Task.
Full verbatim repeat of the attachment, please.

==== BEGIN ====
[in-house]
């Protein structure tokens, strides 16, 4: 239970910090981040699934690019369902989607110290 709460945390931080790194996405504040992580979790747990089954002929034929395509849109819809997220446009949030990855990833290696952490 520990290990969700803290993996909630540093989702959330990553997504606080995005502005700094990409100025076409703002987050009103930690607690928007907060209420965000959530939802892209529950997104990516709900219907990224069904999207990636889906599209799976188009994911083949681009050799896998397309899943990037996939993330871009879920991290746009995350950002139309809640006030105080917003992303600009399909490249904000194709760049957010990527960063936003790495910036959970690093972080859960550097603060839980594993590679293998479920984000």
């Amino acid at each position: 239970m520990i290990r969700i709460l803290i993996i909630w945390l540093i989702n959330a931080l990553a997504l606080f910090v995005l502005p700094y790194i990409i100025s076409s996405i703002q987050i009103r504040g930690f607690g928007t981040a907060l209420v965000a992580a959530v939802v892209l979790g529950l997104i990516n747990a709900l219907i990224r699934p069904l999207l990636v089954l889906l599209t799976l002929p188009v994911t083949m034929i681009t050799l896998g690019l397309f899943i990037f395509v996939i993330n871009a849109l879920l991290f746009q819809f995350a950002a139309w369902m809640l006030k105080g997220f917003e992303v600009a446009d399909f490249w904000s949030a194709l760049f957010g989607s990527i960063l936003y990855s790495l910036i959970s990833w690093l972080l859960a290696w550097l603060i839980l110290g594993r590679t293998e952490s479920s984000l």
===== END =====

[in-house]
């Protein structure tokens, strides 16, 4: 239970910090981040699934690019369902989607110290 709460945390931080790194996405504040992580979790747990089954002929034929395509849109819809997220446009949030990855990833290696952490 520990290990969700803290993996909630540093989702959330990553997504606080995005502005700094990409100025076409703002987050009103930690607690928007907060209420965000959530939802892209529950997104990516709900219907990224069904999207990636889906599209799976188009994911083949681009050799896998397309899943990037996939993330871009879920991290746009995350950002139309809640006030105080917003992303600009399909490249904000194709760049957010990527960063936003790495910036959970690093972080859960550097603060839980594993590679293998479920984000």
């Amino acid at each position: 239970m520990i290990r969700i709460l803290i993996i909630w945390l540093i989702n959330a931080l990553a997504l606080f910090v995005l502005p700094y790194i990409i100025s076409s996405i703002q987050i009103r504040g930690f607690g928007t981040a907060l209420v965000a992580a959530v939802v892209l979790g529950l997104i990516n747990a709900l219907i990224r699934p069904l999207l990636v089954l889906l599209t799976l002929p188009v994911t083949m034929i681009t050799l896998g690019l397309f899943i990037f395509v996939i993330n871009a849109l879920l991290f746009q819809f995350a950002a139309w369902m809640l006030k105080g997220f917003e992303v600009a446009d399909f490249w904000s949030a194709l760049f957010g989607s990527i960063l936003y990855s790495l910036i959970s990833w690093l972080l859960a290696w550097l603060i839980l110290g594993r590679t293998e952490s479920s984000l």